I was first exposed to computer programming in 2015. But please, try not to attach my programming experience to that time. It was through a movie, an Indian movie, I can’t seem to ever remember its title. One of the characters - the bad guy actually - caught my attention. He was a lot of things: a traitor, genius, good looker, and hacker…a hacker. The amount of power he had was ridiculous. With just his laptop, he was able to turn the tide of the entire operation in his favour. There was one problem though, I didn’t have a laptop. Sometimes I used my dad’s laptop but not frequently. My saving grace was “Xeus hack”, a mobile application I installed on my phone. It came with lots of articles - bash programming, zip bombs, etc. My “Hacker career” went along fine till I got to a certain chapter. A line read, “what differentiates a “script kiddie” from an actual hacker was programming experience”. I had no programming experience. Lucky for me, at the end of the article, there was a list of programming languages, and at the bottom of the list were Python and Ruby. I randomly chose Python. I still didn’t have a laptop at that time, so I used a mobile application, “Q python”, to write my python scripts. The moment I wrote and ran my first line of python was the last time I thought about hacking. A world of possibility opened up to me.
In all my evangelism, a major question that people seemed to ask was ‘can you make money with Rust?’ People didn’t find it prospective. ‘You haven’t made any money in Rust’ and I sort of agreed…well not entirely. I had written an article on rust, a paid article. I kept trying to get them to understand that if you write code solely for making money, you might not be able to like rust or a couple of other languages and tools. Its learning curve is steep but the fact remains that Rust gave so much power. Who wouldn’t want that? At the end of 2021, people started writing year-in-review. I noticed a trend - ‘...I plan to learn Rust next year.’ This year, 2022, Rust's popularity exploded. It caught on. Its job availability went up and the antagonising about it went down. In fact, if anyone ever spoke against it in groups I was in, I didn’t have to defend it. There were others who would do that. Backend, Frontend, everyone started learning it.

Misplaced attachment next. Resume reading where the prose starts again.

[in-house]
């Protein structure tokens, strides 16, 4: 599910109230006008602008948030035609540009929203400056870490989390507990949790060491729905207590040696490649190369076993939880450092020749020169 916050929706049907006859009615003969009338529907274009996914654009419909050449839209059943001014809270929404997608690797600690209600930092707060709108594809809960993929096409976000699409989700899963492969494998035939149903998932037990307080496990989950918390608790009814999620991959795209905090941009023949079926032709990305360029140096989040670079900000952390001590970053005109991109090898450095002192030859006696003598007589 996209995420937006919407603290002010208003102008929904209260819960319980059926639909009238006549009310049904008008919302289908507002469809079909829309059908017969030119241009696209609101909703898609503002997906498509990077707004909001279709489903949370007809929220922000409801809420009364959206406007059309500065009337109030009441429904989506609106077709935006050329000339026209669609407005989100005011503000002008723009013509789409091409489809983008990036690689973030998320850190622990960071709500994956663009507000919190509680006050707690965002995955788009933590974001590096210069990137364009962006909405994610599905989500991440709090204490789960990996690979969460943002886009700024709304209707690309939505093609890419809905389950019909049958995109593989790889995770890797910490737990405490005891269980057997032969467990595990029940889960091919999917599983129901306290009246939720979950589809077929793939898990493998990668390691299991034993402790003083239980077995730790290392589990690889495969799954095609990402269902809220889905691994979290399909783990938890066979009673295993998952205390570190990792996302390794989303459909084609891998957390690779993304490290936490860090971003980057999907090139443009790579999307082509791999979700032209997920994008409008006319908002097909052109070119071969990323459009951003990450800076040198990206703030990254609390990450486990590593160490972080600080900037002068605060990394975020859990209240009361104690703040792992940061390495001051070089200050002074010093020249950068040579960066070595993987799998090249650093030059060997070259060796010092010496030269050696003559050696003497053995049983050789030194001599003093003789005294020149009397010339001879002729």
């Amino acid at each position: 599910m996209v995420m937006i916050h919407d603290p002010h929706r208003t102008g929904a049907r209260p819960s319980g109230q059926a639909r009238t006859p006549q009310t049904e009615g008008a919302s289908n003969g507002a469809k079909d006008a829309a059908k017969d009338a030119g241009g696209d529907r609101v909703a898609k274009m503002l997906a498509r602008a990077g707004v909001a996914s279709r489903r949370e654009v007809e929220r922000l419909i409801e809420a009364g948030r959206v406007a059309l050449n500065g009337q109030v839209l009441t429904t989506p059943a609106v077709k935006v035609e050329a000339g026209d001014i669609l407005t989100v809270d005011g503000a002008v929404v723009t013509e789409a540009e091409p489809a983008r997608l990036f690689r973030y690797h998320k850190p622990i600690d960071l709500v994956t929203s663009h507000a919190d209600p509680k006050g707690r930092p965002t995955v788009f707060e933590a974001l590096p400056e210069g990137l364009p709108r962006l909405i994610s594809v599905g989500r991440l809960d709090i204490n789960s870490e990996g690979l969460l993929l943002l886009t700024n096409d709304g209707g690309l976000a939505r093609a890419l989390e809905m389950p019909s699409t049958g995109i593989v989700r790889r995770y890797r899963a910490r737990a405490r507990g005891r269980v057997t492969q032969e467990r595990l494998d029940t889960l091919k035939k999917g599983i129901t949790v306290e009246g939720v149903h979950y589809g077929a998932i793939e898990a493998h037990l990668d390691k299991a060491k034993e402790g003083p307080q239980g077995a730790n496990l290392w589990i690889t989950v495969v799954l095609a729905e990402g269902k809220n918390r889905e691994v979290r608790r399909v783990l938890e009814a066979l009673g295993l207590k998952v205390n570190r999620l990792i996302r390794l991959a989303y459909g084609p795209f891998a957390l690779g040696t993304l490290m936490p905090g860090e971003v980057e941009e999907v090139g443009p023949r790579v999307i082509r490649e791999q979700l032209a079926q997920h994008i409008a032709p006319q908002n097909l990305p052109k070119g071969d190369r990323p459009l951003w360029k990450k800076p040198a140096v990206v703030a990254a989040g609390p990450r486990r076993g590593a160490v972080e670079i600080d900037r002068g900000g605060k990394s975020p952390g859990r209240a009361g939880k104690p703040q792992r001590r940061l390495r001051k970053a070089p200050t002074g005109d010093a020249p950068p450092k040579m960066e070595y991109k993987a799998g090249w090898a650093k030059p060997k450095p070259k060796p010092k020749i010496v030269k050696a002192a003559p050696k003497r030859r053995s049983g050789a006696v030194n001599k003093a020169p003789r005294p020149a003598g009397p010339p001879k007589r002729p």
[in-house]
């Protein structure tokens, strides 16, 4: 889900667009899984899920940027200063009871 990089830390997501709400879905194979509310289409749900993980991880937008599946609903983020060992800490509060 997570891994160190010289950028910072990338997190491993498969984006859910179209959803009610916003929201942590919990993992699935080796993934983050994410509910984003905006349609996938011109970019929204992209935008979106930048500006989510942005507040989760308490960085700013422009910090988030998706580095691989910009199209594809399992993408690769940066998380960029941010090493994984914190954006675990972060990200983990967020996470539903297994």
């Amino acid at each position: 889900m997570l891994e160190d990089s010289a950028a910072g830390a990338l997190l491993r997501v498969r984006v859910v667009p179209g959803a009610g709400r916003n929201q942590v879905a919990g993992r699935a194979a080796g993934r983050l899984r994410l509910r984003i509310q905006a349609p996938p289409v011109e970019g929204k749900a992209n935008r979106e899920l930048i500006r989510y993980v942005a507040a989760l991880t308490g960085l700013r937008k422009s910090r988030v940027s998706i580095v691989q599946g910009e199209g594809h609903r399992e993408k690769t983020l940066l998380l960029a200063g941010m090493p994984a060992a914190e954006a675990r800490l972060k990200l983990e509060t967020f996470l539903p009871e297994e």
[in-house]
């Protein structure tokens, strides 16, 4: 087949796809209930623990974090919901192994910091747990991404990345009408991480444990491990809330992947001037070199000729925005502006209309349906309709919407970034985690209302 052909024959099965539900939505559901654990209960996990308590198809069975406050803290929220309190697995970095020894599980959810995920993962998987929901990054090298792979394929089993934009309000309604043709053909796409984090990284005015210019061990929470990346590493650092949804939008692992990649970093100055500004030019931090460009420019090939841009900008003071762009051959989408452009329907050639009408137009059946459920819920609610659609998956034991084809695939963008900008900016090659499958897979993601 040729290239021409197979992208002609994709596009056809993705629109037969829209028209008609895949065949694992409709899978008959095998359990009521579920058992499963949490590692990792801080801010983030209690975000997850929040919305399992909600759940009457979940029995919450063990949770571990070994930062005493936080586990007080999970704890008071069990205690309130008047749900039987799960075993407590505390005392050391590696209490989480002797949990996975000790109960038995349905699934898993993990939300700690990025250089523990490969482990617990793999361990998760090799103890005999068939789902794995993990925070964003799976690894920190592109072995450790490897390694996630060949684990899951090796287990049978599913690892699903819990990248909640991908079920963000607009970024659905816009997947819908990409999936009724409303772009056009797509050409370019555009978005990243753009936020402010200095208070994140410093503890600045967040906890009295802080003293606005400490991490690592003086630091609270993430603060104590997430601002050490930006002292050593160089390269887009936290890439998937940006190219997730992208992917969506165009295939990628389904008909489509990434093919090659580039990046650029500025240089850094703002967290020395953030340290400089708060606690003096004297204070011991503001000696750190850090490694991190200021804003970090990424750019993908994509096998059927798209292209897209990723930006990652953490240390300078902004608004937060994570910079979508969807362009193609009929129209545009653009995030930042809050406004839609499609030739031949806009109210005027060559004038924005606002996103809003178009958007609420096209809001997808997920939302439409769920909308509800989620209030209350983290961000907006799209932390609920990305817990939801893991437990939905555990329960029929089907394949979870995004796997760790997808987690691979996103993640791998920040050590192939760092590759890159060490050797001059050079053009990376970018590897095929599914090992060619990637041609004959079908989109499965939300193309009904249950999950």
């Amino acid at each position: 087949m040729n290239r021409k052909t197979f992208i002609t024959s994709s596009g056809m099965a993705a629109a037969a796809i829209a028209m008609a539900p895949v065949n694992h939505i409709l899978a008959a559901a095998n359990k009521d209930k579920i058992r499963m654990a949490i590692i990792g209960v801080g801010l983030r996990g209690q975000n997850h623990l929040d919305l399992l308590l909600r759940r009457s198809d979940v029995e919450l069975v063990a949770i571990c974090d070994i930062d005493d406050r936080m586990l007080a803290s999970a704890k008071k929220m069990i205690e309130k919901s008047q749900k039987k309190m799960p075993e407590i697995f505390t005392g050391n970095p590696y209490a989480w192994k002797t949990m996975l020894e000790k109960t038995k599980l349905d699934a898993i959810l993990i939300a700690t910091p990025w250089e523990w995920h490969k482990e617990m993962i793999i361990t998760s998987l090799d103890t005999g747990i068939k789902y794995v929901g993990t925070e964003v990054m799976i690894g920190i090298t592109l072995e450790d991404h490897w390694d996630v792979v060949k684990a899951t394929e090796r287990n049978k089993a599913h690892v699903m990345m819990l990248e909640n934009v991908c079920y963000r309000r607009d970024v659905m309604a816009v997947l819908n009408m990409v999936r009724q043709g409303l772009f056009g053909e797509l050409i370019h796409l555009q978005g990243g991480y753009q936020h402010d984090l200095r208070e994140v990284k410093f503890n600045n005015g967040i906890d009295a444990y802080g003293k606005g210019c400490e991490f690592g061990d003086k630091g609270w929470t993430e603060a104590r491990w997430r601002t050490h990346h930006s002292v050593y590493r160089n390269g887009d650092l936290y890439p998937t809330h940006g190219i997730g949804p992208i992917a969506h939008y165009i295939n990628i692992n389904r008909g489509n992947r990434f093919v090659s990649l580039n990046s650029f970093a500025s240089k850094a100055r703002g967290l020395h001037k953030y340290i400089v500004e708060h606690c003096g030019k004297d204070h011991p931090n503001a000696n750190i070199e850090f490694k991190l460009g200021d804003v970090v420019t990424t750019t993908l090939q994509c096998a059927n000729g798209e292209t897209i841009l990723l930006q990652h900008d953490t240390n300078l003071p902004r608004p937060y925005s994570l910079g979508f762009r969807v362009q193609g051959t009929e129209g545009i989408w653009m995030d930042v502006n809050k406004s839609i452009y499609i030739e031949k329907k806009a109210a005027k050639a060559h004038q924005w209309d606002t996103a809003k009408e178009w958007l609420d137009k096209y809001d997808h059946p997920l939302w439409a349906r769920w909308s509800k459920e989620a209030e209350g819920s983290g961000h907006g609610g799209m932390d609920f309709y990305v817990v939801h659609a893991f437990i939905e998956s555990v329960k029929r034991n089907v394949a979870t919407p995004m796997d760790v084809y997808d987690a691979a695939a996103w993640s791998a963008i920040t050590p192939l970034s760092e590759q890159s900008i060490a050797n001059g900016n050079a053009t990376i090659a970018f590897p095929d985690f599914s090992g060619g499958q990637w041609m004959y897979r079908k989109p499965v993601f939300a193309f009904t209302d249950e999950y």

So far, I’ve been reading the book “Zero to Production”, and I’ve had lots of fun working on the projects in it. I’ve also collaborated with other Rust developers on projects like Lazer Pay’s Rust SDK. I worked with Enochwho I met on the Rust Nigeria group chat. In fact, if the Rust Nigeria community hadn’t been created, I probably would have created it myself. A personal favourite of mine is the Thanos Project - a program that randomly deletes exactly half the number of files in a folder and I still have a couple of features I intend to add soon. That project taught me how to work with Rust’s documentation and I developed the notion, one I still hold, that all documentation should be like Rust’s. Another thing about Rust that makes me an unrepentant champion is the Rust philosophy, the philosophy that went into its design. The philosophy of “no breaking changes”, the compiler design, Just genius. I am not saying somewhere along the line we could not find something wrong, but, right now, it’s the closest thing to perfection in my opinion.
My goal for Rust in the future is to write more Rust. To slip it into as many projects as possible that I can, to give talks on it, and more. Like a donkey baited with a carrot, the fun of battling my way through tons of red lines and compiler error messages appeals to me. Rust has opened me up to meeting new people and having new experiences, so you can be sure that I’d always defend it at any chance I get.
This Rust story is based on Ayodeji Adeoti’s experience learning and using Rust.